QUERI Guides Virtual Facilitation of New Innovations Due to COVID Travel Restrictions
The Implementation Facilitation Learning Collaborative (IFLC) is a learning collaborative developed and facilitated by Behavioral Health QUERI; it is comprised of a community of researchers and implementation practitioners interested in applying and studying implementation facilitation. The goal of the IFLC is to provide a platform for participants to share what they are learning with one another and to work collaboratively to advance the science and practice of implementation facilitation.
Takeaway: QUERI investigators helped gather and disseminate effective virtual implementation support strategies – focusing on implementation facilitation – to help frontline providers successfully implement and sustain new clinical programs and practices.
Due to recent VA travel restrictions, and Centers for Disease Control and Prevention (CDC) as well as World Health Organization (WHO) recommendations, many facilitation projects no longer have the option to travel for site visits and must consider alternative processes. In 2015, there was a VA travel ban, and a workgroup was formed that compiled an expert consensus statement addressing facilitation in a virtual format. Since virtual capabilities have evolved and advancements have been made, leadership from the Behavioral Health QUERI Implementation Facilitation Training Hub solicited updates from members of the Implementation Facilitation Learning Collaborative (IFLC) with recent virtual facilitation experiences in order to identify new challenges and generate solutions to inform current implementation facilitation practice during the COVID-19 pandemic.
Early in the COVID-19 crisis the Behavioral Health QUERI Implementation Facilitation Training Hub had three requests for information on virtual facilitation over a two day period. Within four weeks of these requests, Dr. Katherine Dollar led an HSR&D Cyberseminar titled Updated Virtual Facilitation Guidance: Innovation, Challenges and Opportunities, presenting both the 2015 expert consensus and updated best practices identified through the IFLC. JoAnn Kirchner, MD (Principal Investigator for the Behavioral Health QUERI Training Hub), Jeffrey Smith, and Eva Woodward, PhD, also participated in the presentation. Following are highlights from this HSR&D Cyberseminar.
Implementation facilitation offers a multi-faceted implementation strategy involving interactive problem-solving and support, particularly within the context of interpersonal relationships among stakeholders. There is evidence that implementation facilitation works: systematic reviews have found that primary care practices were almost three times more likely to adopt evidence-based guidelines through facilitation. But how do implementation facilitators facilitate when face-to-face meetings are restricted by a deadly pandemic? Even without a global pandemic, new clinical innovations are challenging to implement. Common barriers can include a difference across healthcare facilities in their readiness to participate – or the limited availability of providers to participate in implementation activities.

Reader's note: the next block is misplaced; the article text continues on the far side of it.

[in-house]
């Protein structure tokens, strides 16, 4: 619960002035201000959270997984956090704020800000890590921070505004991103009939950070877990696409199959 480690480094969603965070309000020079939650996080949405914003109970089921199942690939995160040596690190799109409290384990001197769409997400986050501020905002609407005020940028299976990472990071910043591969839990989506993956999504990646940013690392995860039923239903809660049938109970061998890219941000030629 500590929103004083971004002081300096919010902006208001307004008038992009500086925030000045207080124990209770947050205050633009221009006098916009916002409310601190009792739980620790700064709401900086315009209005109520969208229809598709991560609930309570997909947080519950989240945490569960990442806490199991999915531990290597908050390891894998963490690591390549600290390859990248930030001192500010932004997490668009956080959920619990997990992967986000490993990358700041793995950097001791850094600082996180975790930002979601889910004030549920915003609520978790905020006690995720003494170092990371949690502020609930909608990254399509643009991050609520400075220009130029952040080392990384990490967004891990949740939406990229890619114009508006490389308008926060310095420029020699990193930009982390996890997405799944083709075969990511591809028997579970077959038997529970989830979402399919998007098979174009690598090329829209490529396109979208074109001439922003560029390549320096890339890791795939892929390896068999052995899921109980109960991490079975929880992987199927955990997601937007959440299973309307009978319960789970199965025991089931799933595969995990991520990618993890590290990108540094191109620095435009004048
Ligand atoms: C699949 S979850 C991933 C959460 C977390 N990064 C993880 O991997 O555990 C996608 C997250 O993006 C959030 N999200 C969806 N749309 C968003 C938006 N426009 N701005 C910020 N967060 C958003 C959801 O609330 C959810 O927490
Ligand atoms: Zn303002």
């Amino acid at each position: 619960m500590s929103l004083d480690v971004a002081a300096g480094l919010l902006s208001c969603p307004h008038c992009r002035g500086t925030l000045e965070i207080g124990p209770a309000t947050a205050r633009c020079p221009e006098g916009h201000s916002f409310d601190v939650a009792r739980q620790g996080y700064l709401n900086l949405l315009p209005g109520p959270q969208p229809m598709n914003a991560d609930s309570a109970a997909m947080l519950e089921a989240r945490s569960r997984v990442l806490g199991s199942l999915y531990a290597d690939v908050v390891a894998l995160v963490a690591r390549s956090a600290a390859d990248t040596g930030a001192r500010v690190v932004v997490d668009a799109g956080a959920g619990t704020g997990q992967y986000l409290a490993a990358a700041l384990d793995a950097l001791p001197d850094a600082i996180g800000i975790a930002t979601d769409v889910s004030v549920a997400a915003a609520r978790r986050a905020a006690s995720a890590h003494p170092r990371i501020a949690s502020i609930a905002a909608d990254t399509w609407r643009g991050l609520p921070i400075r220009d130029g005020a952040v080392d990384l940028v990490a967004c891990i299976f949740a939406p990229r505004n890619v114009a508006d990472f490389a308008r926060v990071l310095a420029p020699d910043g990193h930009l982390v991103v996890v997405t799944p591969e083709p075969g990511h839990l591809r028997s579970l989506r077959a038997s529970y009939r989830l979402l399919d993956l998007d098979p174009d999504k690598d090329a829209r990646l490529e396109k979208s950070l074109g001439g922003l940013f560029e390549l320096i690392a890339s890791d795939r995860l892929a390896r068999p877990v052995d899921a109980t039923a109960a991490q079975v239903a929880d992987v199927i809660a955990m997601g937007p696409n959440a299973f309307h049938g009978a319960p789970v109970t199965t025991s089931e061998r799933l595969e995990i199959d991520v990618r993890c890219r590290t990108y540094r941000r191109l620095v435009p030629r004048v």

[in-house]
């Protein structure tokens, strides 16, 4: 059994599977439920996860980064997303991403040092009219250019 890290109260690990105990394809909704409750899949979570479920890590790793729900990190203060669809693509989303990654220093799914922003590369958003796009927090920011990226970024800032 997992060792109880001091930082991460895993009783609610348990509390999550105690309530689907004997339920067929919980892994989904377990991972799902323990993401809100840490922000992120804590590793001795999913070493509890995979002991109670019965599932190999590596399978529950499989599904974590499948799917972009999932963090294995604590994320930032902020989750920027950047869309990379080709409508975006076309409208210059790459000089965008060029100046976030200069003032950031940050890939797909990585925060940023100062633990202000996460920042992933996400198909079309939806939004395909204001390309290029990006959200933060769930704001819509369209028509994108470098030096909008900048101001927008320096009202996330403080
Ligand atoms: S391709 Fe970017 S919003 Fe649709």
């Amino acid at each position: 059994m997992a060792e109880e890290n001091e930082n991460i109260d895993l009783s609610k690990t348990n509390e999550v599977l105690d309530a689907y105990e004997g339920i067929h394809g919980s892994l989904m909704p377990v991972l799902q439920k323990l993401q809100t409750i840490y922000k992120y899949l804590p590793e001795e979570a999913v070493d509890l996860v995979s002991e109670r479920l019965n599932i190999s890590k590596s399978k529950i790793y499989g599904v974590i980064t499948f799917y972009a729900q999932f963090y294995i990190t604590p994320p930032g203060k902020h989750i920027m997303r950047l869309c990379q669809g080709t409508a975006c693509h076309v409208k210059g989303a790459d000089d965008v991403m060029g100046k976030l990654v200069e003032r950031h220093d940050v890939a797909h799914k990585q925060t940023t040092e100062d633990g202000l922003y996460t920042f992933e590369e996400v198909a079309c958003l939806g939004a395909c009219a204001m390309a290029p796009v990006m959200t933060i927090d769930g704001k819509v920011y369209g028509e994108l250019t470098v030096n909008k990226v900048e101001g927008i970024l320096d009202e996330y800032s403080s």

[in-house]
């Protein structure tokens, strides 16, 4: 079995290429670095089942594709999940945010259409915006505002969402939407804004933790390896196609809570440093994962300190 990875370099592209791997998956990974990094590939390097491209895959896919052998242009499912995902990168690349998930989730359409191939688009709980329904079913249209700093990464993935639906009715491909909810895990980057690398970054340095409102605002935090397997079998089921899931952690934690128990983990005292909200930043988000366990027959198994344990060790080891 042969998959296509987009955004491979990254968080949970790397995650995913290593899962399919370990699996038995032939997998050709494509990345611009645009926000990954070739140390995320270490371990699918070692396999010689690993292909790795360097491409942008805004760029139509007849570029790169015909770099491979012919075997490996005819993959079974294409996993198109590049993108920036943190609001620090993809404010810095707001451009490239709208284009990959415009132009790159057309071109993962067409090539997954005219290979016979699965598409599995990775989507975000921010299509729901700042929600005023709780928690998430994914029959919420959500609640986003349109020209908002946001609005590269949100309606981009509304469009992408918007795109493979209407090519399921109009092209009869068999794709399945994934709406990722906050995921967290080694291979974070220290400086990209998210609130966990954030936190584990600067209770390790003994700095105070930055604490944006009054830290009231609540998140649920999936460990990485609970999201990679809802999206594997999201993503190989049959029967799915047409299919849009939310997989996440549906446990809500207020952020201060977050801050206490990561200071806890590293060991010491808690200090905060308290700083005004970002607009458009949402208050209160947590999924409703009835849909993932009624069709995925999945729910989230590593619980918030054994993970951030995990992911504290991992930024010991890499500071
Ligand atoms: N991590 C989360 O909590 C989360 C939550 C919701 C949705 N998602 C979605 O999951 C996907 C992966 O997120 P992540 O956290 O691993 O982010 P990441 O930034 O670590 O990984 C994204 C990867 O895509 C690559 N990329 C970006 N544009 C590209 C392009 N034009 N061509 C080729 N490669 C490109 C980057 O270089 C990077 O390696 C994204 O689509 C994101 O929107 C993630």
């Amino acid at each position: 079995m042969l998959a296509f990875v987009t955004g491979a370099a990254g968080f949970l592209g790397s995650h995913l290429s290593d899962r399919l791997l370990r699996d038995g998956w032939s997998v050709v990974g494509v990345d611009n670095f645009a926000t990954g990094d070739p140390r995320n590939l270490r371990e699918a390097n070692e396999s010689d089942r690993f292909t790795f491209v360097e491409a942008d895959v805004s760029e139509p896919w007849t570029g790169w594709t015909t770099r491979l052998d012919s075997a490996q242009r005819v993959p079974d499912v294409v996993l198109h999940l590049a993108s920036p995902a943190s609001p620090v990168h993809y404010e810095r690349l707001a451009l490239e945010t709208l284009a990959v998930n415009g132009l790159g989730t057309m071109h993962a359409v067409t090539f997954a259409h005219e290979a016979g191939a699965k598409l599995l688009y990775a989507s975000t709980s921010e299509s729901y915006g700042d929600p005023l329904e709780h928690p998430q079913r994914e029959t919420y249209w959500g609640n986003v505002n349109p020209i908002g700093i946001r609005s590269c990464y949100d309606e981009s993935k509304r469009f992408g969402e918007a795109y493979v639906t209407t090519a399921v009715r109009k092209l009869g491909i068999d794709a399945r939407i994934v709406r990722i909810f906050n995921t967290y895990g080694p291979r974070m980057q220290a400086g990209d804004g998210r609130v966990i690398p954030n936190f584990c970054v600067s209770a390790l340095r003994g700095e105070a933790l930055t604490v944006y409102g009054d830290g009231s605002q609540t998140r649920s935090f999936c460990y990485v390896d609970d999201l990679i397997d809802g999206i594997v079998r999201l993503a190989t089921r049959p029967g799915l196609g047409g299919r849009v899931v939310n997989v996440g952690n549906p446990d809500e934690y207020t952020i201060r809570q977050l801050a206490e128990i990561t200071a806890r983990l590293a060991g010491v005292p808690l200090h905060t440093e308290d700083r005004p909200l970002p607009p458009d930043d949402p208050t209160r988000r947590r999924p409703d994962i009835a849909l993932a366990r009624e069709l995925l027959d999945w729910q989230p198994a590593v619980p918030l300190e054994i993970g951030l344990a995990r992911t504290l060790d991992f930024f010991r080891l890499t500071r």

But how do implementation facilitators facilitate when face-to-face meetings are restricted by a deadly pandemic?
Given the demands placed by the pandemic on all healthcare facilities, two QUERI-funded investigation teams gave study participants a choice – they could put their projects on hold, while directly responding to the COVID-19 crisis, or they could move forward with QUERI’s help in supporting the implementation with minimal burden on healthcare providers. The response QUERI received was tremendous.
“The sensitivity that you all have demonstrated has touched my heart greatly. You are a model of leadership done right.”
“…greatly appreciate your thoughtful approach, and we’ll support facility decisions on best timing to move project forward!”
Virtual Implementation Facilitation Strategies
For locations that decide to move forward, QUERI investigators recommend offering virtual implementation facilitation, over a variety of technological platforms, phone calls, video teleconferencing, and advanced technologies (i.e., combined audio, video, and viewing/creation of shared documents). In addition, implementation facilitators recommend several ways in which to optimize virtual facilitation, such as ensuring technology support, allowing time for informal interactions that build trust, accepting that things will take longer, actively listening, and increasing enthusiasm to maintain momentum.
QUERI implementation facilitators also note that some locations are not accustomed to virtual options, so it was important not to overestimate their technical savvy – and to schedule brief “practice” sessions to identify and trouble-shoot any problems with the technology. If the use of video is not an option, they suggest creating a PowerPoint presentation that includes everyone’s pictures to be used during introductions. If the technology is available, they suggest an interactive virtual tour, maps or floorplans, or a walk-thru using a virtual platform. Whatever the circumstances, QUERI stresses these key points for successful application of implementation facilitation:
For more information, contact Katherine Dollar, PhD, at Katherine.Dollar@va.gov .